Scurry said she was concerned to the point that she called the sergeant to relay those concerns. She also explained that a rescue squad, which typically gets to scenes within three to four minutes, was never requested, mainly because no reason was ever given by officers. The ambulance took seven minutes to get to the scene.

Lane’s attorney, Earl Gray, tried to say Scurry could’ve added a rescue squad by herself but Scurry pushed back, saying the officers would’ve needed to tell her why a rescue squad was needed.

Robert Paule, one of Thao’s attorneys, asked Scurry about what officers are required to tell dispatch. She explained that, while she doesn’t know MPD’s policy, officers are supposed to relay information to dispatchers when a scene changes, which she admitted is frequent and can change in an instant.

Judge Magnuson dismissed court for the day at 5:07 p.m. after reminding jurors to not talk about or watch anything related to the case. Court is set to reconvene at 9:30 a.m. Wednesday.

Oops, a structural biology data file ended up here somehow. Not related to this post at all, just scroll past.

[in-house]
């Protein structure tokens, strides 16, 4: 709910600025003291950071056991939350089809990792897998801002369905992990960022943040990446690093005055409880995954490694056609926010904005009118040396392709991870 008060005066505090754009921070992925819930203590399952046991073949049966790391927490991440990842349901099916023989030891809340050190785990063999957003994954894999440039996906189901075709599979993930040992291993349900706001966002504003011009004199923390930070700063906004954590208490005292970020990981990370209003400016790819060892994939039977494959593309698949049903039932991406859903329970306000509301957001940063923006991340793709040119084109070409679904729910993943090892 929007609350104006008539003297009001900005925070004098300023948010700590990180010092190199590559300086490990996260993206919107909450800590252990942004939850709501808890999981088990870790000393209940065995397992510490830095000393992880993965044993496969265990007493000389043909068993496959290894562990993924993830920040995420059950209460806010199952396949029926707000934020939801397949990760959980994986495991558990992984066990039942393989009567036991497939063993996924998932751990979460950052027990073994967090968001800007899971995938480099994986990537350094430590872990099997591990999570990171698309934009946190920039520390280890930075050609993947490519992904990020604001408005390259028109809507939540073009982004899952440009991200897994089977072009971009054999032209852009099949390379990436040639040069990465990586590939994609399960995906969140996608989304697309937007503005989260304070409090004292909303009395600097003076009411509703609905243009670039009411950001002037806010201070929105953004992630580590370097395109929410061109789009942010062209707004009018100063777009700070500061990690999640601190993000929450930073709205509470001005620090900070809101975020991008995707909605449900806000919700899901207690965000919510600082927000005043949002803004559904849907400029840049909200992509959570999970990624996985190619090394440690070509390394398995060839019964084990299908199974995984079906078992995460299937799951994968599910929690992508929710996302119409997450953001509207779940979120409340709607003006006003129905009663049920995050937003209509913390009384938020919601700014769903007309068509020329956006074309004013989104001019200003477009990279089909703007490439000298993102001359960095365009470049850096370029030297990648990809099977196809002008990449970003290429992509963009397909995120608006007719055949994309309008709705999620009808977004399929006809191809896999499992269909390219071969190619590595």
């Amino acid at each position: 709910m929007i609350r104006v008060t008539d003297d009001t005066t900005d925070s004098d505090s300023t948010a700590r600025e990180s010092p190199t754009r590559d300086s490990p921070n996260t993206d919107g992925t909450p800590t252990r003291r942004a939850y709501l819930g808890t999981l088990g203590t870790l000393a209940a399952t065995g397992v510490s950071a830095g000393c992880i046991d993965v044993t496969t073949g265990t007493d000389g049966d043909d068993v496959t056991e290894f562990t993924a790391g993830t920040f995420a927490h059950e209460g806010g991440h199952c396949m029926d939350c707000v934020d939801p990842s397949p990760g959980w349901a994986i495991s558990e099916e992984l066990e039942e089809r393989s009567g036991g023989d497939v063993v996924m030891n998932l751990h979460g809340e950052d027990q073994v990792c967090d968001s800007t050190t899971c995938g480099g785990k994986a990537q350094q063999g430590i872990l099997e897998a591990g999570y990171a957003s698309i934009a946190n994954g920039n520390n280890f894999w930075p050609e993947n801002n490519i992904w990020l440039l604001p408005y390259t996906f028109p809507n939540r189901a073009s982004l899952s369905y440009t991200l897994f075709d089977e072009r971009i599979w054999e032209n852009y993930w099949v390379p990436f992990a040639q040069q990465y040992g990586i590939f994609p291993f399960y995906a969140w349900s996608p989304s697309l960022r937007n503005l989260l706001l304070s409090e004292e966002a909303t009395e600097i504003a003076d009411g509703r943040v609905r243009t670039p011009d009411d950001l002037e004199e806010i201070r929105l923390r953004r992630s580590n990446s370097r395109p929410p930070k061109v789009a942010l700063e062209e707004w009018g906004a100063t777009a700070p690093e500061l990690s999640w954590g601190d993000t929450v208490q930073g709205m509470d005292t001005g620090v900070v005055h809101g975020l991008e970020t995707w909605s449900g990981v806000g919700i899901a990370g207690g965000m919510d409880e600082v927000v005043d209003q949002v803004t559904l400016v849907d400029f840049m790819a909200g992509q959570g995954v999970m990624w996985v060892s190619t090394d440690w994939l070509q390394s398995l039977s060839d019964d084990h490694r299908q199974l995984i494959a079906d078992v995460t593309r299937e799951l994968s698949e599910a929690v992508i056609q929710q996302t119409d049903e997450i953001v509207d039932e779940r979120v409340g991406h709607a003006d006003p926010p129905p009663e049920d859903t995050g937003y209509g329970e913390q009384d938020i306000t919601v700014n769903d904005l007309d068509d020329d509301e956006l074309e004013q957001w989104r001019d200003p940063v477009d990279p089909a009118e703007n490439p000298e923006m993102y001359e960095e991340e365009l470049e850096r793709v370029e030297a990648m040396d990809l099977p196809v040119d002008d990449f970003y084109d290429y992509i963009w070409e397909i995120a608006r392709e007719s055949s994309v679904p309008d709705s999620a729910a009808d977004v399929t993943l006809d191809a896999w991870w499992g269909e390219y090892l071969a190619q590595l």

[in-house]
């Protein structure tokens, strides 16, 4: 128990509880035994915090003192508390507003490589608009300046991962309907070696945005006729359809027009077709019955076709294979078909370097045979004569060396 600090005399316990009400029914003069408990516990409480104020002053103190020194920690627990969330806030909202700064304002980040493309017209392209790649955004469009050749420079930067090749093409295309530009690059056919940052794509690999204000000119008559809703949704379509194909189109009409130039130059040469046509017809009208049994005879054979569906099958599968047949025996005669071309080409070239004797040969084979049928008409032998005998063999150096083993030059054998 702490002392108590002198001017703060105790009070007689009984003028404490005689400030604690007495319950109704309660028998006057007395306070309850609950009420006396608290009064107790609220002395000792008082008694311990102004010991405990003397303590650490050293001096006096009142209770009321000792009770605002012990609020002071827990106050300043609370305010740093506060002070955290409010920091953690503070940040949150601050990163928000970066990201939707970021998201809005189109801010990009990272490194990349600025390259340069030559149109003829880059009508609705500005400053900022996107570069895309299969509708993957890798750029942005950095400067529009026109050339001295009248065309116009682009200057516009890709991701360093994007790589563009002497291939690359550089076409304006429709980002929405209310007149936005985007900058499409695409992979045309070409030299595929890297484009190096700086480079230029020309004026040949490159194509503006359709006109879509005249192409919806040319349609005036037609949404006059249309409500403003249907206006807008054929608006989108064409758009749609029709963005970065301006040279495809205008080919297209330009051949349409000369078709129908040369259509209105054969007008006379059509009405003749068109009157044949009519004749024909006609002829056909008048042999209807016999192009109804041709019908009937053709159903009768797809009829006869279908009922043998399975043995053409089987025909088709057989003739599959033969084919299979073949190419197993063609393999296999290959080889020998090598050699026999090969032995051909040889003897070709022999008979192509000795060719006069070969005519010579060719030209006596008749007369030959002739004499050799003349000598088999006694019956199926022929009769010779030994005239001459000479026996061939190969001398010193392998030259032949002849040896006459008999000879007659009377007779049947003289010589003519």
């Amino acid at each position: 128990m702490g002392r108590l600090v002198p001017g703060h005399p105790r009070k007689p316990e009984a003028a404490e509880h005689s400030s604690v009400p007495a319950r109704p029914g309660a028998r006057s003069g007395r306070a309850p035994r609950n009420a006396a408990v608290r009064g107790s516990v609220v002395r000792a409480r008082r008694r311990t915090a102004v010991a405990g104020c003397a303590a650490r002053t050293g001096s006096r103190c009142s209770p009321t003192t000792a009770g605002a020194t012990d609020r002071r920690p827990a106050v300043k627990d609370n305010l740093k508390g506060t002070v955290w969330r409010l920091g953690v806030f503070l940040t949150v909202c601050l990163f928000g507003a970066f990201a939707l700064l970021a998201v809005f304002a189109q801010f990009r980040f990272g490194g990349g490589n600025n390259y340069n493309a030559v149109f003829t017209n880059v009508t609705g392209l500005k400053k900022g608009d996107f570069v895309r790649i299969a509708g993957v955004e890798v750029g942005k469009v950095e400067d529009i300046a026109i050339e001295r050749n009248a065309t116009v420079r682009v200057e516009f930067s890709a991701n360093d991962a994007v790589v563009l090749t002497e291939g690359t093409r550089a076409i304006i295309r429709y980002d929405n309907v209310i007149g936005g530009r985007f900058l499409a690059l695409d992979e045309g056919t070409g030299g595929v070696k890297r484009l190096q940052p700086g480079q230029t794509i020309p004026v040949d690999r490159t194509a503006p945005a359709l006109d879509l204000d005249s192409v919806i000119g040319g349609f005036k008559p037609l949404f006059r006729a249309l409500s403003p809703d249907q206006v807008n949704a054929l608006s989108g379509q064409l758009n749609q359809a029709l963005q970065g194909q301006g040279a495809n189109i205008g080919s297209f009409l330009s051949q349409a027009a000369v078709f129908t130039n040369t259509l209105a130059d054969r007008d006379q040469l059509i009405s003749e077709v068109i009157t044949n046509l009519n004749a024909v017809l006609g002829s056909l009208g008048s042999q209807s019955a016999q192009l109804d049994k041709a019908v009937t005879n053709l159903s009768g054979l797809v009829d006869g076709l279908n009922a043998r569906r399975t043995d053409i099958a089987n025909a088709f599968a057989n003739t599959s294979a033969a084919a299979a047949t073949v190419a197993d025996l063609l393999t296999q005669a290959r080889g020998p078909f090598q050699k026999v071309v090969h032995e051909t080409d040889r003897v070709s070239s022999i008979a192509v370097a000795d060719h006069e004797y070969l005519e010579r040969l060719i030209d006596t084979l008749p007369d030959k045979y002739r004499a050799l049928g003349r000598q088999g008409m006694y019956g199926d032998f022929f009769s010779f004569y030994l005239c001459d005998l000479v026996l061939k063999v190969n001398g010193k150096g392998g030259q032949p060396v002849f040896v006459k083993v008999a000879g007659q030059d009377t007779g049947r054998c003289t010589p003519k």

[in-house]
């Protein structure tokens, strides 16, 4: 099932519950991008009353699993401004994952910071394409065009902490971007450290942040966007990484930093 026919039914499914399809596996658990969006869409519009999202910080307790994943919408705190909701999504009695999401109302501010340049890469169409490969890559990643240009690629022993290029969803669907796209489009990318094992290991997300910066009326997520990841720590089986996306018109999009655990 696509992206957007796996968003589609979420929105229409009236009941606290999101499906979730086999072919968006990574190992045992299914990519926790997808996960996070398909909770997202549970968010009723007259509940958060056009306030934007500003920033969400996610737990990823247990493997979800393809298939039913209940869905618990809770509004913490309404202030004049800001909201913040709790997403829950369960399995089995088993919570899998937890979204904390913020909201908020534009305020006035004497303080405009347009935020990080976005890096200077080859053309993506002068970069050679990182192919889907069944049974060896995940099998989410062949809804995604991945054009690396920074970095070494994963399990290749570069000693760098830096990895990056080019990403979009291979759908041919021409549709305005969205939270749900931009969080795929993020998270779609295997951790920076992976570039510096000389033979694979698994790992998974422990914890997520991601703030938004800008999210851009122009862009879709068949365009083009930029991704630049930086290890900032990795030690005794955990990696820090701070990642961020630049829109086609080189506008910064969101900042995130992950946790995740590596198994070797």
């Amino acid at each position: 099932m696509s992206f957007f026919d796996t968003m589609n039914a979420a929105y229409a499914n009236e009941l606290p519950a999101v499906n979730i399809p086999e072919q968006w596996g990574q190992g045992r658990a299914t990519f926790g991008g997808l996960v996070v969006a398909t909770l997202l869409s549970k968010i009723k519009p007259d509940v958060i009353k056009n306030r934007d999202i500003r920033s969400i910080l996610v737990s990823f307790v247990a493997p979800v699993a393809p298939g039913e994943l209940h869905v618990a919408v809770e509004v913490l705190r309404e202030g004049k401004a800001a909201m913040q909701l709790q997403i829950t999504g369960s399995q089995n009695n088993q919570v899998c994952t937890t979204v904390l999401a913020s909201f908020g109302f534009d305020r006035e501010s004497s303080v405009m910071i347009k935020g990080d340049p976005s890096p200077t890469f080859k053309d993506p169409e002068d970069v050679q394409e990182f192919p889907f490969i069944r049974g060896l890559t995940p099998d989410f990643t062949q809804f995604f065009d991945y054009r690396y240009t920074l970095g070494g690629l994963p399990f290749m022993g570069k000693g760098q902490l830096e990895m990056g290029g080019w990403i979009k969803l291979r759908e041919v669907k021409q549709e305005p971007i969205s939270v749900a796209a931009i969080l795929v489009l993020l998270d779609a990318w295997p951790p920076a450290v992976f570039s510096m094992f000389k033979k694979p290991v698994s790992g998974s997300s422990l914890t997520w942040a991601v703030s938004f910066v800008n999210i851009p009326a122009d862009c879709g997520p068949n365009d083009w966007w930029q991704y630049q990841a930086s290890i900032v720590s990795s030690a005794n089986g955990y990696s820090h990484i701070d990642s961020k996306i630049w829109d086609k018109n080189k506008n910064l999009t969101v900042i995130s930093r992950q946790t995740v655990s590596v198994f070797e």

3:15 p.m.

After Tuesday’s lunch break, defense attorneys got their chance to cross-examine Martin. Martin confirmed to Thao’s attorney that Thao only pushed his coworker because his coworker didn’t listen to Thao’s command to get off the street and onto the sidewalk.

Kueng’s attorney got Martin to confirm 38th Street and Chicago Avenue is a high-crime area and Martin’s manager carried a gun in his pocket.

The next witness called was Charles McMillian, who said he pulled over and watched the situation unfold because he was “being nosy.”

McMillian described for jurors what he saw, noting he told Floyd to just get in the squad car before officers pinned Floyd to the ground but Floyd responded that he’s claustrophobic and wanted to sit in the front of the squad car.